Refugees here survive in conditions that, I suspect, are nowhere near what most individuals reading these lines would consider tolerable. With humanitarian organizations unable to scale up and respond to needs in a timely manner, families have little choice but to pray for the next food distribution and stand in endless queues to fill a jerrycan with water. Given the unprecedented health risks faced by displaced people living in camps, health promotion is a key aspect of MSF’s programmes in places like Adré:

‘We raise awareness on the symptoms of diseases such as malaria and malnutrition and promote good hygiene practices to prevent the spread of diseases. We also address sexual violence and refer patients to the MSF clinic to access the treatment they need.’

Newly arrived refugees often don’t know what services are available to them, and health promoters like Sijood and Rehab help spread the word about MSF’s services. To prevent health deterioration, they refer people who show clear signs of illness to the MSF clinic, where they can receive appropriate care from our medical teams.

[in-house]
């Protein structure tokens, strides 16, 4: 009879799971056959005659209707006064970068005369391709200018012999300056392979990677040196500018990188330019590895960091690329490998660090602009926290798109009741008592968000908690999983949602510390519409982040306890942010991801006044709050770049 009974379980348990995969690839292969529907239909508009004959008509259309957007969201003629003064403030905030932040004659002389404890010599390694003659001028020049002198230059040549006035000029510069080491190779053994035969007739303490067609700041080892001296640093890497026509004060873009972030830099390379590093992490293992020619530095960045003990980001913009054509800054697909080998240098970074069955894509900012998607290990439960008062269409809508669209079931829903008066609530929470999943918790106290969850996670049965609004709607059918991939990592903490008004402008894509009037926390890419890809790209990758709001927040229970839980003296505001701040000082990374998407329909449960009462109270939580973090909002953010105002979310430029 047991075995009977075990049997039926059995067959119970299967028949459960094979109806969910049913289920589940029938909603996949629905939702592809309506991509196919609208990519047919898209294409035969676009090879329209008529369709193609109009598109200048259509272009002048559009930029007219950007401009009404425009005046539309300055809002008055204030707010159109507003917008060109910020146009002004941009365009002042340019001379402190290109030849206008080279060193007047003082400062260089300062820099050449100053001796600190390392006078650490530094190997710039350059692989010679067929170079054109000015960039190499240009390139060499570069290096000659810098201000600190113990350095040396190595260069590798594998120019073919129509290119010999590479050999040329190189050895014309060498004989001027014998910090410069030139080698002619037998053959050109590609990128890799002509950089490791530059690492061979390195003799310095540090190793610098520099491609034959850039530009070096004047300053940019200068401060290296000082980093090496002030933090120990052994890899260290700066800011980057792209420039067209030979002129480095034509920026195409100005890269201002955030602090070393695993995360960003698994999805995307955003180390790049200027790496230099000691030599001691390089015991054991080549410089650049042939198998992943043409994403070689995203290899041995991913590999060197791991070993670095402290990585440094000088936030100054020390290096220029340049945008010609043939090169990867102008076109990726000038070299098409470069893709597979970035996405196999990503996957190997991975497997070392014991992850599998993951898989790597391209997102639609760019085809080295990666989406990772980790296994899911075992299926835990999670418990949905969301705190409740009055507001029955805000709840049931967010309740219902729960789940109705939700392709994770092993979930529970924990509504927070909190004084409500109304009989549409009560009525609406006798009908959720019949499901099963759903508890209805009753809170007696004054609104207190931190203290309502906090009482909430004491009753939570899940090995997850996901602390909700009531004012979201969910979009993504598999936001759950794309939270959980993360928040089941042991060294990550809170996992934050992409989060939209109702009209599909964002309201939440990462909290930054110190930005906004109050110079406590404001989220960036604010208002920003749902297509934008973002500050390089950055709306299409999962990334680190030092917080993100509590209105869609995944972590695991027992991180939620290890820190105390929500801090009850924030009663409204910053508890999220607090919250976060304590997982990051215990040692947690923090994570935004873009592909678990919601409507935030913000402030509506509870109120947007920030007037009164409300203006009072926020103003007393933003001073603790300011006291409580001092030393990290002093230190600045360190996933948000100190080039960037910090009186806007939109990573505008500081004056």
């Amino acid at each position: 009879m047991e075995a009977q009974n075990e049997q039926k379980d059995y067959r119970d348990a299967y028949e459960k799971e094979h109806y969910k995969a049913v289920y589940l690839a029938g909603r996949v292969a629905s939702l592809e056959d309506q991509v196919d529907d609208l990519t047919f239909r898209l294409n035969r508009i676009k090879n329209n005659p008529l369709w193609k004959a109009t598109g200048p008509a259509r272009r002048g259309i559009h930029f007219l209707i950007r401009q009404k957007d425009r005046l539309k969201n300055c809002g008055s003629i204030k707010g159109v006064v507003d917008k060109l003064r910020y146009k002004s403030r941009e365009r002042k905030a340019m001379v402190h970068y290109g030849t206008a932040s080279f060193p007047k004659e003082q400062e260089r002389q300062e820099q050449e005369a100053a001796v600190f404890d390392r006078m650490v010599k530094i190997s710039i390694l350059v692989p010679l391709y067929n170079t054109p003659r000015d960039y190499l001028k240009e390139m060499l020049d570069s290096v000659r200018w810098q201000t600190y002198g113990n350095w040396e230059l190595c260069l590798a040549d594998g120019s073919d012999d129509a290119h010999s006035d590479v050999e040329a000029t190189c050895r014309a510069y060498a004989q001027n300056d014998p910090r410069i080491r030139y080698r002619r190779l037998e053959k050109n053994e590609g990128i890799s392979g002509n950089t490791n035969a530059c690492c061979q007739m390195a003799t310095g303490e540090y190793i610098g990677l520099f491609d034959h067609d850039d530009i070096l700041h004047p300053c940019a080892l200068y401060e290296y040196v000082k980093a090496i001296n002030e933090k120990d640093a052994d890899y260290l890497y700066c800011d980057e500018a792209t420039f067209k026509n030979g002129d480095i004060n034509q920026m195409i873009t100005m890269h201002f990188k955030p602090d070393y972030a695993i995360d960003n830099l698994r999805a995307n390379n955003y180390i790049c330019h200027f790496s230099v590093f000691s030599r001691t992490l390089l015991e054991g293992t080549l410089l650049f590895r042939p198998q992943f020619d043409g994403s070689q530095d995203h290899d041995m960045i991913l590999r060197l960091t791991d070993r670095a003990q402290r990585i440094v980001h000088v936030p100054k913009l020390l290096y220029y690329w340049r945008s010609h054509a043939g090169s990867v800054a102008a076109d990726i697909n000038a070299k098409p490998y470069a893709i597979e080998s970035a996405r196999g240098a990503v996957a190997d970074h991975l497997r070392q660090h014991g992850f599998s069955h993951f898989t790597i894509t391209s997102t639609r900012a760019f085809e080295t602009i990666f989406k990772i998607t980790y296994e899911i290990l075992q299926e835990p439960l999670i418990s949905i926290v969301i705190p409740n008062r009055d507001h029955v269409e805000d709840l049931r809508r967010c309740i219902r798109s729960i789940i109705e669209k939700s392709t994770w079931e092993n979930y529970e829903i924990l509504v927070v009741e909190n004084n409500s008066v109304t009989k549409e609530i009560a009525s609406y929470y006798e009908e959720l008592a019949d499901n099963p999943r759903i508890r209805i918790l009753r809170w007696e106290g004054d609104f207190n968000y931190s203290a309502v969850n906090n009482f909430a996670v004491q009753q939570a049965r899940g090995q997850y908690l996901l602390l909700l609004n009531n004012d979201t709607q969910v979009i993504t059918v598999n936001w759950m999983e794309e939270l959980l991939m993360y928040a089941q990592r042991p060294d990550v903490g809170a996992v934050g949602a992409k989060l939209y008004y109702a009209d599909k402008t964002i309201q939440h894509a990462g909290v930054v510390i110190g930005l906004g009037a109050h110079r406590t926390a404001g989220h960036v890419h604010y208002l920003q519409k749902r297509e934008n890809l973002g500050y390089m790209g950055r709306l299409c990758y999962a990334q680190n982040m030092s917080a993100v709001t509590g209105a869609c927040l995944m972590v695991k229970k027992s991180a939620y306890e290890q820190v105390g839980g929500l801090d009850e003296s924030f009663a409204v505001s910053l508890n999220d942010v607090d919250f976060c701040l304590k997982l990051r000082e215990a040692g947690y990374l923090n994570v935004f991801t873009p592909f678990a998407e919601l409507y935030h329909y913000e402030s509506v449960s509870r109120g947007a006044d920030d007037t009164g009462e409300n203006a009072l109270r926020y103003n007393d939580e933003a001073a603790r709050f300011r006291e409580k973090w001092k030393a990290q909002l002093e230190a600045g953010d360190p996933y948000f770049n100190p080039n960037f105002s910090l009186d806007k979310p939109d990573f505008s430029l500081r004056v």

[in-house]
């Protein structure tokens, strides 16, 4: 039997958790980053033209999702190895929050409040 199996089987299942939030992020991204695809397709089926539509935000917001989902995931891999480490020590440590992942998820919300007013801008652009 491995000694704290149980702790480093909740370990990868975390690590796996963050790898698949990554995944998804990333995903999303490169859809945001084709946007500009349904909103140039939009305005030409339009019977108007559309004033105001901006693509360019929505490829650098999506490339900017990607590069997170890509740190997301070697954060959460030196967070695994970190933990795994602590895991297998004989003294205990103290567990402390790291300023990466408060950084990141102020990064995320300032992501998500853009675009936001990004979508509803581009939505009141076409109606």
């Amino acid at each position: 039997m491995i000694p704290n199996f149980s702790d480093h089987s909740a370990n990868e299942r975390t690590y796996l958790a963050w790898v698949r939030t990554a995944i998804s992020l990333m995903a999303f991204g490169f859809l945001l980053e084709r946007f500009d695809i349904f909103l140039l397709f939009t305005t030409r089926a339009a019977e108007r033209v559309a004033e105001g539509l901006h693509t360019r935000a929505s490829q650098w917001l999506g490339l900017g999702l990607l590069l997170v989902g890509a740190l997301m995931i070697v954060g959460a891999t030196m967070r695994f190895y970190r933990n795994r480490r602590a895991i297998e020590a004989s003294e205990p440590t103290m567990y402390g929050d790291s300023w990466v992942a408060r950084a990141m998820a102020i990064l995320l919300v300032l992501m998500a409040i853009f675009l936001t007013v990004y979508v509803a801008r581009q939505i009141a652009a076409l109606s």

As I hung on to their words, I was struck by a thought that I could hardly ignore. How do these two young women manage to carry out this vital work with such bravery and grace, after having to escape the deadly conflict in Sudan? In which pit are they both digging for their courage and willpower? As they seemed comfortable opening up, I asked more about their journey fleeing the war.

‘We lost everything. We lost our people, our brothers, sisters, we lost our money. We lost our country.’

‘My eyes have seen very bad things. They killed people without hesitation. They raped women. If they find a group of 20 men, they will kill all of them. If they find a group of 10 women, they will rape all of them. If you resist the rape, they will kill you with no hesitation. They even killed children. I’ve seen this with my eyes.’

Accounts like these are not rare in Adré. Systemic killings and rape have taken place in front of people’s eyes, too often of their own relatives. Here, the nasty absurdities of war are laid out in plain sight: two sides are vying for power in Sudan, and the result is millions of shattered innocent lives, separated families and a full-blown humanitarian catastrophe.